Oscar: Hamlet (1948)–Laurence Olivier Starring and Directing

Hamlet_posterHamlet, directed by and starring Laurence Olivier,  is the first entirely British film to win the Best Picture Award.

The film’s opening with Olivier’s voiceover of his own interpretation of the play–“This is the tragedy of a man who could not make up his mind”–was criticized as reductive:

Though the running time is 155 minutes, for the sake of brevity and dramatic impact, Olivier excised the “political” elements of the play, deleting entirely the characters of Fortinbras, Rosencrantz and Guildenstern in favor of a more intense psychological rendition.

Influenced by Freudian psychology, which was very popular at the time, Olivier emphasizes the Oedipal overtones of the play by having Hamlet kiss his mother on the lips; their intimacy is conveyed in several scenes, in which the two stand very close to (or touching) each other, as if they were enacting love scenes.

Hamlet_5_olivier_herlieHamlet was shot in a different style than the actor’s 1946 Oscar-nominated “Henry V,” which was done in color.  In this adaptation, Olivier used the camera as an active participant in the narrative, and shot in black and white, based on his metaphor for the movie Hamlet is like an engraving rather than a painting.”

The film’s visual style owes much to German Expressionism of the 1920s and American film noir of the 1940s.  Olivier had said that  the cavernous sets featuring narrow winding stairwells were meant to convey the labyrinths of Hamlet’s troubled psyche and mind.

Hauntingly photographed, the Castle, with its massive and gloomy corridors, framed the human characters in a cool, detached way, and the Oscars for Art Direction and Costume Design were well deserved.

Olivier is still the only thespian to win the Best Actor Oscar for a Shakespearean role, though other performers have been nominated.

Hamlet_4_olivierFor this film, trying to be less recognizable, Olivier dyed his hair blond, though some later day critics consider his performance overrated.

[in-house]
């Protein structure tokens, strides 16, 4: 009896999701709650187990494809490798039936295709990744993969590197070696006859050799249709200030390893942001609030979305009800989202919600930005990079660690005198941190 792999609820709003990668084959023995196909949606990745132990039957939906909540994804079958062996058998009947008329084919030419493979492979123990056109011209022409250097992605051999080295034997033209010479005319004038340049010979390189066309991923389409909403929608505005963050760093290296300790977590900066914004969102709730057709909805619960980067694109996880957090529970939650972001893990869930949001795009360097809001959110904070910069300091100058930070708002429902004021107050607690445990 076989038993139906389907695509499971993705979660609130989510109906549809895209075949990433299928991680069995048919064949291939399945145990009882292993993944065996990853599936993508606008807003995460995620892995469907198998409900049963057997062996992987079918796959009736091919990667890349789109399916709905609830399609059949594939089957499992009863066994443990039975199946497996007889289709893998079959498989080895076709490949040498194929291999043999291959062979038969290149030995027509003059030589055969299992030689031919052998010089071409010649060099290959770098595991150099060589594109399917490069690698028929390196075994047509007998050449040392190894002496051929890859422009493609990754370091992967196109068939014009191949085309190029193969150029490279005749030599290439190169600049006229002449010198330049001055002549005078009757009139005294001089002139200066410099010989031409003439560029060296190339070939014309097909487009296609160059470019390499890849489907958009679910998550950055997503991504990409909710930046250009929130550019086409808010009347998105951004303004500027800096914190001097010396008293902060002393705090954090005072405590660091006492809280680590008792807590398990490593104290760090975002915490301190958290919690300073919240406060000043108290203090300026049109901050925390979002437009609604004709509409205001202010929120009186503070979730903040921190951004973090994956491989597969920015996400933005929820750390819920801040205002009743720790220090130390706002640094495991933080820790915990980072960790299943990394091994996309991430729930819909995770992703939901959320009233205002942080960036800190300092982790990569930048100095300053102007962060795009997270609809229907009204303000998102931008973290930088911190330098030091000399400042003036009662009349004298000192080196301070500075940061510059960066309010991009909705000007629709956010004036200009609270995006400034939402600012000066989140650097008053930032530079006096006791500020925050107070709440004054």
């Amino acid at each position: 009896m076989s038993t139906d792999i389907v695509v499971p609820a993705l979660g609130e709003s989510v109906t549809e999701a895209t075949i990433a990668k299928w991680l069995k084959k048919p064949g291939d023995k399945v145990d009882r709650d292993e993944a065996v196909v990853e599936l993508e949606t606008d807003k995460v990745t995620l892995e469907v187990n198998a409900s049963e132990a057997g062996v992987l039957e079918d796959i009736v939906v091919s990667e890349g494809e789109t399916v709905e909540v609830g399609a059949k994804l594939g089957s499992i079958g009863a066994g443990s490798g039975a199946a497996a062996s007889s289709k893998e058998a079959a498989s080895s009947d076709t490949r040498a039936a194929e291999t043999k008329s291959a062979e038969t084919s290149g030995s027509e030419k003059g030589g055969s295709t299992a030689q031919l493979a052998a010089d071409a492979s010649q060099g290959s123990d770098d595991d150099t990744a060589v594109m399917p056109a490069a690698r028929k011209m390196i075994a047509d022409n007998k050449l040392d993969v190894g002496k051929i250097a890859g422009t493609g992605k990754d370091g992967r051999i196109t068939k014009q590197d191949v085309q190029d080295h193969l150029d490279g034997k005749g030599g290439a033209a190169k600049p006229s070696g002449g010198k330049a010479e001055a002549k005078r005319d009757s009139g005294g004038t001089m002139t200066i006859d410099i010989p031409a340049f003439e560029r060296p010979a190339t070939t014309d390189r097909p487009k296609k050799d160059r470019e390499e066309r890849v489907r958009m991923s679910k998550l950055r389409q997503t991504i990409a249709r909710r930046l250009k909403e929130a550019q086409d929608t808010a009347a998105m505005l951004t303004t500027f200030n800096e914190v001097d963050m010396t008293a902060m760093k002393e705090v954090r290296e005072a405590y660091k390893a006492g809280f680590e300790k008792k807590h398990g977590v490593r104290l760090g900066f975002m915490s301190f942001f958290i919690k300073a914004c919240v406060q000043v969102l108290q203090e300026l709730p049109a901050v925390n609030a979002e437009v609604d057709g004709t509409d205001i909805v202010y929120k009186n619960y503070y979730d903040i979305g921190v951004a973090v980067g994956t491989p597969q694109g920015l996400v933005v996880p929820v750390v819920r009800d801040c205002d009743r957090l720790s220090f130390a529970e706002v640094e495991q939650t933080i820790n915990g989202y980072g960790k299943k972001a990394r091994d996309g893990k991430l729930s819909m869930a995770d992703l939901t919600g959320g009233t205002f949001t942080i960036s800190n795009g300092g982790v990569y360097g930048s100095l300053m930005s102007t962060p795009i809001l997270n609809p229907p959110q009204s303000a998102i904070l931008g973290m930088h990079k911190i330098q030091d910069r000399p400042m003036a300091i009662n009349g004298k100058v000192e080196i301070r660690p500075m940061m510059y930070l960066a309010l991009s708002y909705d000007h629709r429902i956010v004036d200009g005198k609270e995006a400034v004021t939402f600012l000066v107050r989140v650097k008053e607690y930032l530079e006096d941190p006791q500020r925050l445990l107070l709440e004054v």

Hamlet is the only film to have won both the Golden Lion at the Venice Film Fest and the Best Picture Oscar.

Despite criticism of the 155-minute screen version, which omitted characters and whole scenes from Shakespeare’s play, “Hamlet” is still an exciting film, particularly when compared with Zeffirelli’s 1990 version, marred by the miscasting of Mel Gibson, as the melancholy Danish prince, and particularly Glenn Close, as Gertrud.



Oscar Nominations: 7

Hamlet_1_olivierPicture, produced by Laurence Olivier

Director: Olivier

Actor: Olivier

Supporting Actress: Jean Simmons

Art Direction-Set Decoration (b/w): Roger K. Furse; Carmen Dillon

Costume Design (b/w): Roger K. Furse

Scoring (Dramatic or Comedy): William Walton


Oscar Awards: 4



Art Direction-Set Decoration

Costume Design

Oscar Context

In 1948, “Hamlet” competed for the top Oscar with the ballet-drama “The Red Shoes,” which broke box-office records in the U.S.; two melodramas, Johnny Belinda” with Jane Wyman and The Snake Pit” with Olivia De Havilland, and John Huston’s brilliant crime drama, “The Treasure of the Sierra Madre,” with an all-star cast, headed by Humphrey Bogart and John Huston’s father, Walter Huston.

The most nominated picture was “Johnny Belinda,” receiving 12 nominations, but winning only one Oscar, Best Actress for Jane Wyman as the deaf-mute girl Belinda McDonald. The major awards were spread rather evenly among the five nominees. “The Red Shoes” deservedly won the technical awards in color, a distinction that increased the number of winning films.